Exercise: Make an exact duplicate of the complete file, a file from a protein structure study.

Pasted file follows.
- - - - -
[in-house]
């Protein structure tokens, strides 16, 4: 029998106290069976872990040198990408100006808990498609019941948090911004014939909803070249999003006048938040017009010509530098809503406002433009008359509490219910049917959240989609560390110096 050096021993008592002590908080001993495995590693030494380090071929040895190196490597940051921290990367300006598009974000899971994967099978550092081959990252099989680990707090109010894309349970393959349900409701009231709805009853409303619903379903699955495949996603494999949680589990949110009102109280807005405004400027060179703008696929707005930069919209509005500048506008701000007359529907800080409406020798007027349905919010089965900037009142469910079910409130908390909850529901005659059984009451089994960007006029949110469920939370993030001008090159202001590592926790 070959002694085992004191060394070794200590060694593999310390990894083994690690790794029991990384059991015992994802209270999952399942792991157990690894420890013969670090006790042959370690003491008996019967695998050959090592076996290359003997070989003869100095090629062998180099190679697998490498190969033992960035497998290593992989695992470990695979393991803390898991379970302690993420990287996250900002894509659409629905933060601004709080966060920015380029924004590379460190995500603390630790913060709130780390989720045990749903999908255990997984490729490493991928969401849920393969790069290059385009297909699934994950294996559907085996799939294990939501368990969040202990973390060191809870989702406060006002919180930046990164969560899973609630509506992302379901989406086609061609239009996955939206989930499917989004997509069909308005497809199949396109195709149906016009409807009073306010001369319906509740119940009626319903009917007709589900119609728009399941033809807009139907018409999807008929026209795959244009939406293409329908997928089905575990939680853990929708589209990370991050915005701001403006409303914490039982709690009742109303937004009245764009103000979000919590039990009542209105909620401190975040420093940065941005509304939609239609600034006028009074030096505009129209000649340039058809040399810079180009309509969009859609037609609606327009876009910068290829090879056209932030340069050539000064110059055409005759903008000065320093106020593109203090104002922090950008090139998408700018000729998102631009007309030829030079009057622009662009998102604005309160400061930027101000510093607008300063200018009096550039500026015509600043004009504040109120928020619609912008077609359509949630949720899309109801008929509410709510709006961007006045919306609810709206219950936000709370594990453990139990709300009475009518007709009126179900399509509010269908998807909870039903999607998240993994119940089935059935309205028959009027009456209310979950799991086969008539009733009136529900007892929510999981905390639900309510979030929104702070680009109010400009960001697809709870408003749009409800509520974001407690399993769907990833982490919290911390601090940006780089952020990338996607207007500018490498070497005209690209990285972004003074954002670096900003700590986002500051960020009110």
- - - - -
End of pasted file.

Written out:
[in-house]
């Protein structure tokens, strides 16, 4: 029998106290069976872990040198990408100006808990498609019941948090911004014939909803070249999003006048938040017009010509530098809503406002433009008359509490219910049917959240989609560390110096 050096021993008592002590908080001993495995590693030494380090071929040895190196490597940051921290990367300006598009974000899971994967099978550092081959990252099989680990707090109010894309349970393959349900409701009231709805009853409303619903379903699955495949996603494999949680589990949110009102109280807005405004400027060179703008696929707005930069919209509005500048506008701000007359529907800080409406020798007027349905919010089965900037009142469910079910409130908390909850529901005659059984009451089994960007006029949110469920939370993030001008090159202001590592926790 070959002694085992004191060394070794200590060694593999310390990894083994690690790794029991990384059991015992994802209270999952399942792991157990690894420890013969670090006790042959370690003491008996019967695998050959090592076996290359003997070989003869100095090629062998180099190679697998490498190969033992960035497998290593992989695992470990695979393991803390898991379970302690993420990287996250900002894509659409629905933060601004709080966060920015380029924004590379460190995500603390630790913060709130780390989720045990749903999908255990997984490729490493991928969401849920393969790069290059385009297909699934994950294996559907085996799939294990939501368990969040202990973390060191809870989702406060006002919180930046990164969560899973609630509506992302379901989406086609061609239009996955939206989930499917989004997509069909308005497809199949396109195709149906016009409807009073306010001369319906509740119940009626319903009917007709589900119609728009399941033809807009139907018409999807008929026209795959244009939406293409329908997928089905575990939680853990929708589209990370991050915005701001403006409303914490039982709690009742109303937004009245764009103000979000919590039990009542209105909620401190975040420093940065941005509304939609239609600034006028009074030096505009129209000649340039058809040399810079180009309509969009859609037609609606327009876009910068290829090879056209932030340069050539000064110059055409005759903008000065320093106020593109203090104002922090950008090139998408700018000729998102631009007309030829030079009057622009662009998102604005309160400061930027101000510093607008300063200018009096550039500026015509600043004009504040109120928020619609912008077609359509949630949720899309109801008929509410709510709006961007006045919306609810709206219950936000709370594990453990139990709300009475009518007709009126179900399509509010269908998807909870039903999607998240993994119940089935059935309205028959009027009456209310979950799991086969008539009733009136529900007892929510999981905390639900309510979030929104702070680009109010400009960001697809709870408003749009409800509520974001407690399993769907990833982490919290911390601090940006780089952020990338996607207007500018490498070497005209690209990285972004003074954002670096900003700590986002500051960020009110």